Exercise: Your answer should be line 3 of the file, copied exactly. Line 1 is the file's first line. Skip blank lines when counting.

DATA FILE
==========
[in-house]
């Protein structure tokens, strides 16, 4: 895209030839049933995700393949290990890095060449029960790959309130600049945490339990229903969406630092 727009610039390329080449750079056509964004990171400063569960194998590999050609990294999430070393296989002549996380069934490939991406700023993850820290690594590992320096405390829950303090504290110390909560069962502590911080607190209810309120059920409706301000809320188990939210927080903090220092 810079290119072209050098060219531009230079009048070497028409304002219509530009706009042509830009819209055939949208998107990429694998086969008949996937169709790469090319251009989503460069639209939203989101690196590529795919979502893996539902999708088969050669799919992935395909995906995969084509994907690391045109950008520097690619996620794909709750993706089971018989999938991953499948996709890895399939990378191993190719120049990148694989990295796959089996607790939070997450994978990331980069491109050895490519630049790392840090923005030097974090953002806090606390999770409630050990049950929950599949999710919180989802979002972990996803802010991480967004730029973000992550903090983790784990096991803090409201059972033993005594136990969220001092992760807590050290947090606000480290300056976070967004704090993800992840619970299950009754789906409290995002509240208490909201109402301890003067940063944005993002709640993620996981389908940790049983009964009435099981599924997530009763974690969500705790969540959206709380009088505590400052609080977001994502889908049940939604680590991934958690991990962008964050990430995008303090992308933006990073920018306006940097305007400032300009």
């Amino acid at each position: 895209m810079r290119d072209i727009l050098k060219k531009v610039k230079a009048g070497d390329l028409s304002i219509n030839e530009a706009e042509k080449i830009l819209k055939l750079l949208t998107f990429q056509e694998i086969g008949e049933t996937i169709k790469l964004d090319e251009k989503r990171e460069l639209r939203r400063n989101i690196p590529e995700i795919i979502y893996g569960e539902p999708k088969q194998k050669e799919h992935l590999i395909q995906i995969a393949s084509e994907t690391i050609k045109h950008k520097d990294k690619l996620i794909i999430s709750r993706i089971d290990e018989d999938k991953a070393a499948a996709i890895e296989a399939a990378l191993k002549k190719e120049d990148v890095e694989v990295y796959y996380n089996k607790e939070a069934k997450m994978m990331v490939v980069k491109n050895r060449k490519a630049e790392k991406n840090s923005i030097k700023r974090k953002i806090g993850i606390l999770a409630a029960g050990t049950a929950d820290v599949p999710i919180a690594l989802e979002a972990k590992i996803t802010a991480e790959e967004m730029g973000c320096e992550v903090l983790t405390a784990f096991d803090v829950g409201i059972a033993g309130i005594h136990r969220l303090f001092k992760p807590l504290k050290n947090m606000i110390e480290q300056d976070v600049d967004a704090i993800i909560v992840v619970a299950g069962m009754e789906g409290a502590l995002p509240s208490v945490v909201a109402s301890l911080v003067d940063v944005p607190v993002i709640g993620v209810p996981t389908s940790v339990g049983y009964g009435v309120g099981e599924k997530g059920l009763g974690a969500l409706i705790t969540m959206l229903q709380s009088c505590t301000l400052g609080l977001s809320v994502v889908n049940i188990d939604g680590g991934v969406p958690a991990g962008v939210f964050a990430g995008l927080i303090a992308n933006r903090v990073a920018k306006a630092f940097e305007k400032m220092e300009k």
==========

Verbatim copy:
């Amino acid at each position: 895209m810079r290119d072209i727009l050098k060219k531009v610039k230079a009048g070497d390329l028409s304002i219509n030839e530009a706009e042509k080449i830009l819209k055939l750079l949208t998107f990429q056509e694998i086969g008949e049933t996937i169709k790469l964004d090319e251009k989503r990171e460069l639209r939203r400063n989101i690196p590529e995700i795919i979502y893996g569960e539902p999708k088969q194998k050669e799919h992935l590999i395909q995906i995969a393949s084509e994907t690391i050609k045109h950008k520097d990294k690619l996620i794909i999430s709750r993706i089971d290990e018989d999938k991953a070393a499948a996709i890895e296989a399939a990378l191993k002549k190719e120049d990148v890095e694989v990295y796959y996380n089996k607790e939070a069934k997450m994978m990331v490939v980069k491109n050895r060449k490519a630049e790392k991406n840090s923005i030097k700023r974090k953002i806090g993850i606390l999770a409630a029960g050990t049950a929950d820290v599949p999710i919180a690594l989802e979002a972990k590992i996803t802010a991480e790959e967004m730029g973000c320096e992550v903090l983790t405390a784990f096991d803090v829950g409201i059972a033993g309130i005594h136990r969220l303090f001092k992760p807590l504290k050290n947090m606000i110390e480290q300056d976070v600049d967004a704090i993800i909560v992840v619970a299950g069962m009754e789906g409290a502590l995002p509240s208490v945490v909201a109402s301890l911080v003067d940063v944005p607190v993002i709640g993620v209810p996981t389908s940790v339990g049983y009964g009435v309120g099981e599924k997530g059920l009763g974690a969500l409706i705790t969540m959206l229903q709380s009088c505590t301000l400052g609080l977001s809320v994502v889908n049940i188990d939604g680590g991934v969406p958690a991990g962008v939210f964050a990430g995008l927080i303090a992308n933006r903090v990073a920018k306006a630092f940097e305007k400032m220092e300009k």